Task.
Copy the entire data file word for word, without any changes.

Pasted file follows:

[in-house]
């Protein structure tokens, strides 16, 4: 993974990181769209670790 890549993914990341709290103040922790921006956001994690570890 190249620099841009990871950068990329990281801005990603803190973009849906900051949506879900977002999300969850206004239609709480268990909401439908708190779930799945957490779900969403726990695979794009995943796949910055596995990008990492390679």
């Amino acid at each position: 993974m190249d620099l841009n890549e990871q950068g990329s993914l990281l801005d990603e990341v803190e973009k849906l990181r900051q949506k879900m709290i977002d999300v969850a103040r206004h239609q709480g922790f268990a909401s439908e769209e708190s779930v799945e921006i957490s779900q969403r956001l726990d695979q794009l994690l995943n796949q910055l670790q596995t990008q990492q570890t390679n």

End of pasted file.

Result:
[in-house]
């Protein structure tokens, strides 16, 4: 993974990181769209670790 890549993914990341709290103040922790921006956001994690570890 190249620099841009990871950068990329990281801005990603803190973009849906900051949506879900977002999300969850206004239609709480268990909401439908708190779930799945957490779900969403726990695979794009995943796949910055596995990008990492390679």
């Amino acid at each position: 993974m190249d620099l841009n890549e990871q950068g990329s993914l990281l801005d990603e990341v803190e973009k849906l990181r900051q949506k879900m709290i977002d999300v969850a103040r206004h239609q709480g922790f268990a909401s439908e769209e708190s779930v799945e921006i957490s779900q969403r956001l726990d695979q794009l994690l995943n796949q910055l670790q596995t990008q990492q570890t390679n």